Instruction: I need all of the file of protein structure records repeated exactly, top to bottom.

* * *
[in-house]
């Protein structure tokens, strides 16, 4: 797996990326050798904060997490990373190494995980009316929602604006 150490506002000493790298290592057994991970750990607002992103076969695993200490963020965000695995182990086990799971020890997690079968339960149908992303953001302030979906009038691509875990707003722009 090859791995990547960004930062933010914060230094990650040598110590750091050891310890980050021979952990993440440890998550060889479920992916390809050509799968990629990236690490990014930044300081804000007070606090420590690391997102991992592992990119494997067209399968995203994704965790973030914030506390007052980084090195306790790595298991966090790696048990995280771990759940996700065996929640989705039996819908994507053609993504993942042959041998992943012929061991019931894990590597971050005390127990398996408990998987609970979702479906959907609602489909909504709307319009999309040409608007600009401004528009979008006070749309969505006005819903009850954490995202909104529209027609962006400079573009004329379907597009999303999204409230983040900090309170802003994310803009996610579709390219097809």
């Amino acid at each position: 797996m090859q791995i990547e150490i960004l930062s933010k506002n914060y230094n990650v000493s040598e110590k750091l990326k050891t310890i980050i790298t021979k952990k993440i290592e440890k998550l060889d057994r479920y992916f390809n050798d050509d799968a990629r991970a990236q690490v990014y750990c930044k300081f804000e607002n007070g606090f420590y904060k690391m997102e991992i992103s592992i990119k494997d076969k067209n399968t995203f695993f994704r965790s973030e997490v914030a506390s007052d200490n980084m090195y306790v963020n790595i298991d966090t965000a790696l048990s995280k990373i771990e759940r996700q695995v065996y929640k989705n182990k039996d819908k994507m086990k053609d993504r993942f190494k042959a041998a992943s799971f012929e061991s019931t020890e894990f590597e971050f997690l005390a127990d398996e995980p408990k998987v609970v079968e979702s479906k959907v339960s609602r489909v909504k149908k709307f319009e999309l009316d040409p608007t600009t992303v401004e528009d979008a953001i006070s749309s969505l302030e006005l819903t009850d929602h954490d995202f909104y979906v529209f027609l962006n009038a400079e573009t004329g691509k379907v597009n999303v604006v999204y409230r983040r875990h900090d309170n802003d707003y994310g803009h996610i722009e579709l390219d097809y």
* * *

[in-house]
């Protein structure tokens, strides 16, 4: 797996990326050798904060997490990373190494995980009316929602604006 150490506002000493790298290592057994991970750990607002992103076969695993200490963020965000695995182990086990799971020890997690079968339960149908992303953001302030979906009038691509875990707003722009 090859791995990547960004930062933010914060230094990650040598110590750091050891310890980050021979952990993440440890998550060889479920992916390809050509799968990629990236690490990014930044300081804000007070606090420590690391997102991992592992990119494997067209399968995203994704965790973030914030506390007052980084090195306790790595298991966090790696048990995280771990759940996700065996929640989705039996819908994507053609993504993942042959041998992943012929061991019931894990590597971050005390127990398996408990998987609970979702479906959907609602489909909504709307319009999309040409608007600009401004528009979008006070749309969505006005819903009850954490995202909104529209027609962006400079573009004329379907597009999303999204409230983040900090309170802003994310803009996610579709390219097809």
């Amino acid at each position: 797996m090859q791995i990547e150490i960004l930062s933010k506002n914060y230094n990650v000493s040598e110590k750091l990326k050891t310890i980050i790298t021979k952990k993440i290592e440890k998550l060889d057994r479920y992916f390809n050798d050509d799968a990629r991970a990236q690490v990014y750990c930044k300081f804000e607002n007070g606090f420590y904060k690391m997102e991992i992103s592992i990119k494997d076969k067209n399968t995203f695993f994704r965790s973030e997490v914030a506390s007052d200490n980084m090195y306790v963020n790595i298991d966090t965000a790696l048990s995280k990373i771990e759940r996700q695995v065996y929640k989705n182990k039996d819908k994507m086990k053609d993504r993942f190494k042959a041998a992943s799971f012929e061991s019931t020890e894990f590597e971050f997690l005390a127990d398996e995980p408990k998987v609970v079968e979702s479906k959907v339960s609602r489909v909504k149908k709307f319009e999309l009316d040409p608007t600009t992303v401004e528009d979008a953001i006070s749309s969505l302030e006005l819903t009850d929602h954490d995202f909104y979906v529209f027609l962006n009038a400079e573009t004329g691509k379907v597009n999303v604006v999204y409230r983040r875990h900090d309170n802003d707003y994310g803009h996610i722009e579709l390219d097809y």